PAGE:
Michael Pascoe writes:
What’s the difference between a Murdoch executive “lying” and “misleading”? The ownership of the newspaper that reports it, perhaps.
The Channel 7 team had one of its better days in the mammoth Kerry Stokes v The World court case yesterday as News Ltd’s chief general counsel Ian Philip admitted to lying and “possibly” defrauding Telstra. There was also a little matter of destroying documents that Philip feared could be used against him, plus some insight into how News was prepared to control the NRL to News’ advantage, along with an amended witness statement by Philip.
In all, it was pretty meaty stuff that gave rise to the SMH report headlined “I lied – top News lawyer tells court.”
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Over in News Ltd’s Australian though, the same evidence is headlined “News witness admits misleading Telstra on NRL” and the first paragraph also runs softly, using “mislead” rather than the L word for what Ian Philip had been doing.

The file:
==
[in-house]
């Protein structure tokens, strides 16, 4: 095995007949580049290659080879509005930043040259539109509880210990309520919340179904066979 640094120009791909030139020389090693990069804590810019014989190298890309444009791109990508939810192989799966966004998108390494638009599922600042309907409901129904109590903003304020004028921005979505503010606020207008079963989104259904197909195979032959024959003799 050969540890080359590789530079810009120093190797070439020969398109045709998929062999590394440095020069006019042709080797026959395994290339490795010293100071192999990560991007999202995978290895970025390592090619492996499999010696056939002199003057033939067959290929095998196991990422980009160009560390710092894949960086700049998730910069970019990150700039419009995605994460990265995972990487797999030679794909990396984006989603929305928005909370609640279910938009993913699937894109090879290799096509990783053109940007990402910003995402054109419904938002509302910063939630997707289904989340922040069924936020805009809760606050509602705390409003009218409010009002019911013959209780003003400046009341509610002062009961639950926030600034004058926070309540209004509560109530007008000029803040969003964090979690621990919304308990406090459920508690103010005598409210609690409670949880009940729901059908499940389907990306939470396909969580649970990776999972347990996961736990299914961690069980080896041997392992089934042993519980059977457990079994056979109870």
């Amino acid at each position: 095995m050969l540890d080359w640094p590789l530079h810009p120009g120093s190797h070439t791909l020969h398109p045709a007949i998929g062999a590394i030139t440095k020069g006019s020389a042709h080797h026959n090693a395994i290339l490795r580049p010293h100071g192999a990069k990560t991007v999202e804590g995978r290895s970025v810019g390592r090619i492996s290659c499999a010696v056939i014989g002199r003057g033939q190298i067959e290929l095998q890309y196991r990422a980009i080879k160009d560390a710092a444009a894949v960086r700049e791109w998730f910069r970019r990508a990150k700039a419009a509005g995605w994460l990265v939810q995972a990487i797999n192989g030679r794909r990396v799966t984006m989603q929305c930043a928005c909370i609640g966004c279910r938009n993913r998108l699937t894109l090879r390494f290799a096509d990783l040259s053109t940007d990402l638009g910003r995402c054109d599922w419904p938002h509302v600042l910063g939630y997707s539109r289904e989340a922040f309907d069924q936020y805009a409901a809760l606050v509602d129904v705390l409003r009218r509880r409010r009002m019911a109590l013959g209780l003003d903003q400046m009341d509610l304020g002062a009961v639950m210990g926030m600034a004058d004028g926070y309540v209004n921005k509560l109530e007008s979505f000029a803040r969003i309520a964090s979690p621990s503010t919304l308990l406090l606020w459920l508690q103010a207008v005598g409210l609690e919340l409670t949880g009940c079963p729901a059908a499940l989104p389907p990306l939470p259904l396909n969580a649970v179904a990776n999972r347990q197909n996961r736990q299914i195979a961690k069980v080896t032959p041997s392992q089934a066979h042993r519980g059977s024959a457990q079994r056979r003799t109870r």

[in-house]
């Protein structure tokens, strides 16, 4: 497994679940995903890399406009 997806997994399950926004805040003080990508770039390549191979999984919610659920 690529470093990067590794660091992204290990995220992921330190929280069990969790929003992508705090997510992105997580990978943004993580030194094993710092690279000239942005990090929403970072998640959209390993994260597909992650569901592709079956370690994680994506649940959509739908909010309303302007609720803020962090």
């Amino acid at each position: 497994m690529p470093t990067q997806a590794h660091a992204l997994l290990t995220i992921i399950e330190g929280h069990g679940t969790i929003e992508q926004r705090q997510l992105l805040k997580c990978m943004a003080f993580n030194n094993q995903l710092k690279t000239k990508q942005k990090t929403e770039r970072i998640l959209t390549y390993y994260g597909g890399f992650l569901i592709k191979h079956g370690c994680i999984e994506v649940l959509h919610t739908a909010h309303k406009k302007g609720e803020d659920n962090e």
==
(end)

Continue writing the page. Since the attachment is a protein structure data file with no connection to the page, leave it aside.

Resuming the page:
Is this nitpicking – or an example of how News Corp publications can’t be trusted to run straight when things get close to home? Murdoch’s various organs have long since failed any integrity test when it comes to reporting their master’s commercial interests or political beliefs, but given the interest Justice Ronald Sackville has already taken in The Australian’s coverage of the case, one might have thought the paper’s editors would attempt to deal with it as evenly as it would any other story.
But then again, probably not.
Meanwhile the court is left with the inevitable problem when dealing with someone who admits telling lies: how can you ever know when he or she might be telling the truth?